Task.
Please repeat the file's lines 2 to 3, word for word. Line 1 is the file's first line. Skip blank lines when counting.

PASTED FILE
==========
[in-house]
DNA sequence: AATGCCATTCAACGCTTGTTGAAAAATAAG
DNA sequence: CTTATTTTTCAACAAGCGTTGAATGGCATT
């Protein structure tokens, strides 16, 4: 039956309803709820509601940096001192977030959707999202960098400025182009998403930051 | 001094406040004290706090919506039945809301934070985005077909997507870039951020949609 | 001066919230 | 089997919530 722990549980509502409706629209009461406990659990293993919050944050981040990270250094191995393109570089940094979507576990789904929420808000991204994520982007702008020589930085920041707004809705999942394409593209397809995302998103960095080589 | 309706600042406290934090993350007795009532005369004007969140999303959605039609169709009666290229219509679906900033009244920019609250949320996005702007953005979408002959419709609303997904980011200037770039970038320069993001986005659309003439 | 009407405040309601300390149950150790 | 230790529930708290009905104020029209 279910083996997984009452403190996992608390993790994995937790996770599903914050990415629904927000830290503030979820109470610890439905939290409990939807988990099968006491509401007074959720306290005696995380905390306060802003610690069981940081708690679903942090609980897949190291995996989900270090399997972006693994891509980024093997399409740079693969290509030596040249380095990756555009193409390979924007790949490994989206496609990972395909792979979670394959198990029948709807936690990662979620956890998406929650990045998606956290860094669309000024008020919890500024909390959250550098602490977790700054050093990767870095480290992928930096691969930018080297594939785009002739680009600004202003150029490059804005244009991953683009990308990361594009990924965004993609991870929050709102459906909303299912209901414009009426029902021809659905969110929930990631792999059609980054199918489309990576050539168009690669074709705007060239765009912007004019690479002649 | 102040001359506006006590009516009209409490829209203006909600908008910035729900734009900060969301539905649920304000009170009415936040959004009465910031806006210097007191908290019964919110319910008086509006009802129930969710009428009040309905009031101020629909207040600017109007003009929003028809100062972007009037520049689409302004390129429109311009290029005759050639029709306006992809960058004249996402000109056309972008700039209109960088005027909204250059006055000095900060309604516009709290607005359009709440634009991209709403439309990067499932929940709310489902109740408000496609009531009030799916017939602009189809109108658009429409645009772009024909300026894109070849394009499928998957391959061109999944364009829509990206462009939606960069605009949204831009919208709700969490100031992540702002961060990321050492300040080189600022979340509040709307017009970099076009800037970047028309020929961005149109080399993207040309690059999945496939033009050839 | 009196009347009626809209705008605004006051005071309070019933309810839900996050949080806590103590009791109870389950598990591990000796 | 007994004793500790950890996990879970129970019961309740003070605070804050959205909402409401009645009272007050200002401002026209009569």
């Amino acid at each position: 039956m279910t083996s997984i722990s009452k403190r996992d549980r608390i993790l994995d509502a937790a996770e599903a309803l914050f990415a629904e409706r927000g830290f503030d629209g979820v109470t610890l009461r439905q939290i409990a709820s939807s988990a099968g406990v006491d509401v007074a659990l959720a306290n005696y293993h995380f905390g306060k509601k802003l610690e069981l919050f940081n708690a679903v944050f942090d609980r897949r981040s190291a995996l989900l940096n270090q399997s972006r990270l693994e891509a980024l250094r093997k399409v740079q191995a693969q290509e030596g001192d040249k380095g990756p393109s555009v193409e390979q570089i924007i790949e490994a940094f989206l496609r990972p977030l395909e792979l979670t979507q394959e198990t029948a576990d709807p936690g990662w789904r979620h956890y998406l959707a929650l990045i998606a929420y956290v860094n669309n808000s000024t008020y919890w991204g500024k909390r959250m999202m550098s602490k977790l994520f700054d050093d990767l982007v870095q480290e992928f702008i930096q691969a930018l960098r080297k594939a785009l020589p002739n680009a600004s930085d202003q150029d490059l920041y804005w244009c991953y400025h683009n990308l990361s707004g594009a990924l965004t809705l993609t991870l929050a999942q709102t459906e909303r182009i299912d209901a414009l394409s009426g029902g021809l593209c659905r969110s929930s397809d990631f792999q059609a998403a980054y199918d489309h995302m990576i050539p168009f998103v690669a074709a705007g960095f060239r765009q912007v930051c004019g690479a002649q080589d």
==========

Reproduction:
DNA sequence: AATGCCATTCAACGCTTGTTGAAAAATAAG
DNA sequence: CTTATTTTTCAACAAGCGTTGAATGGCATT